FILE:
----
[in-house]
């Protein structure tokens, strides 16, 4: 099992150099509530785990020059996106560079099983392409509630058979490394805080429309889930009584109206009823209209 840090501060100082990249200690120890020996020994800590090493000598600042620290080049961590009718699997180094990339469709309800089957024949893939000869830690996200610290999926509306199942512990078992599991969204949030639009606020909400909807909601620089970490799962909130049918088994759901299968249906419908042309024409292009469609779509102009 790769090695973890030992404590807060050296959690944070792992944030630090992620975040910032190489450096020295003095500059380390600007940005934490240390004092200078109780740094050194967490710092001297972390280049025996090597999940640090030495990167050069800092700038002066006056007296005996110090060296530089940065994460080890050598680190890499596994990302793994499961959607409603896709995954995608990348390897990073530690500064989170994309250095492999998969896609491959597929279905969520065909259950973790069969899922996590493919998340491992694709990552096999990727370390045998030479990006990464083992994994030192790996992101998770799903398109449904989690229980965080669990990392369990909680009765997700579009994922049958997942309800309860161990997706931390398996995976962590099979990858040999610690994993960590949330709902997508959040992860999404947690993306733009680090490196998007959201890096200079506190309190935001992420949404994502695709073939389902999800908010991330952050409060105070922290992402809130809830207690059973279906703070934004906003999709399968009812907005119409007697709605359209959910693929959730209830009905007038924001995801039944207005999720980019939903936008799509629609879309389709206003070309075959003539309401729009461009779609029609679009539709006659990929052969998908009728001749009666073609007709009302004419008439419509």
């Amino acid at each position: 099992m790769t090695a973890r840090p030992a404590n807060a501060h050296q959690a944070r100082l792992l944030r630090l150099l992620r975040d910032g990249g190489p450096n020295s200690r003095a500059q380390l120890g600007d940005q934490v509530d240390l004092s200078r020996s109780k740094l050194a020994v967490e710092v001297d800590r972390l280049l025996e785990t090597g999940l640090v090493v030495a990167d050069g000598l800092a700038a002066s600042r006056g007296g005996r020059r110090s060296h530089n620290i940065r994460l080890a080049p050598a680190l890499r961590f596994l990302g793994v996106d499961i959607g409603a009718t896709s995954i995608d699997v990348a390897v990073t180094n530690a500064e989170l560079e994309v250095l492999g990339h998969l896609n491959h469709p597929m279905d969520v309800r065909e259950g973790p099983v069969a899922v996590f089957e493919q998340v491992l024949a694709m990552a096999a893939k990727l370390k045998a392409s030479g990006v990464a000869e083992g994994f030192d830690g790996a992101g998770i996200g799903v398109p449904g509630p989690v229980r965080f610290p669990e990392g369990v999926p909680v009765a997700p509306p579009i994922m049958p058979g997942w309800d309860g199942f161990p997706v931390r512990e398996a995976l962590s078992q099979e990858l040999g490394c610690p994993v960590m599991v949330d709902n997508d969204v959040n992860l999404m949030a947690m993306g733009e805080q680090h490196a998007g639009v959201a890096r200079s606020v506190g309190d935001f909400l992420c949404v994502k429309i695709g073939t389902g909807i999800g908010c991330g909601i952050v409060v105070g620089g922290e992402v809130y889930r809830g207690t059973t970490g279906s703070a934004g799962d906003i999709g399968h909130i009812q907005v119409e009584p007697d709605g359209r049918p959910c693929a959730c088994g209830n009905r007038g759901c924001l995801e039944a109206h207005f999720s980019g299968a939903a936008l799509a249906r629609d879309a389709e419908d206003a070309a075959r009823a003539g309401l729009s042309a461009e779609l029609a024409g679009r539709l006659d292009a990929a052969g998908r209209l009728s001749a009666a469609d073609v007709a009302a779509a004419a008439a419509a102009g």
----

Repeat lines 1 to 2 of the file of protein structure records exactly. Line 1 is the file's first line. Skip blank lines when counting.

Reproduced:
[in-house]
């Protein structure tokens, strides 16, 4: 099992150099509530785990020059996106560079099983392409509630058979490394805080429309889930009584109206009823209209 840090501060100082990249200690120890020996020994800590090493000598600042620290080049961590009718699997180094990339469709309800089957024949893939000869830690996200610290999926509306199942512990078992599991969204949030639009606020909400909807909601620089970490799962909130049918088994759901299968249906419908042309024409292009469609779509102009 790769090695973890030992404590807060050296959690944070792992944030630090992620975040910032190489450096020295003095500059380390600007940005934490240390004092200078109780740094050194967490710092001297972390280049025996090597999940640090030495990167050069800092700038002066006056007296005996110090060296530089940065994460080890050598680190890499596994990302793994499961959607409603896709995954995608990348390897990073530690500064989170994309250095492999998969896609491959597929279905969520065909259950973790069969899922996590493919998340491992694709990552096999990727370390045998030479990006990464083992994994030192790996992101998770799903398109449904989690229980965080669990990392369990909680009765997700579009994922049958997942309800309860161990997706931390398996995976962590099979990858040999610690994993960590949330709902997508959040992860999404947690993306733009680090490196998007959201890096200079506190309190935001992420949404994502695709073939389902999800908010991330952050409060105070922290992402809130809830207690059973279906703070934004906003999709399968009812907005119409007697709605359209959910693929959730209830009905007038924001995801039944207005999720980019939903936008799509629609879309389709206003070309075959003539309401729009461009779609029609679009539709006659990929052969998908009728001749009666073609007709009302004419008439419509």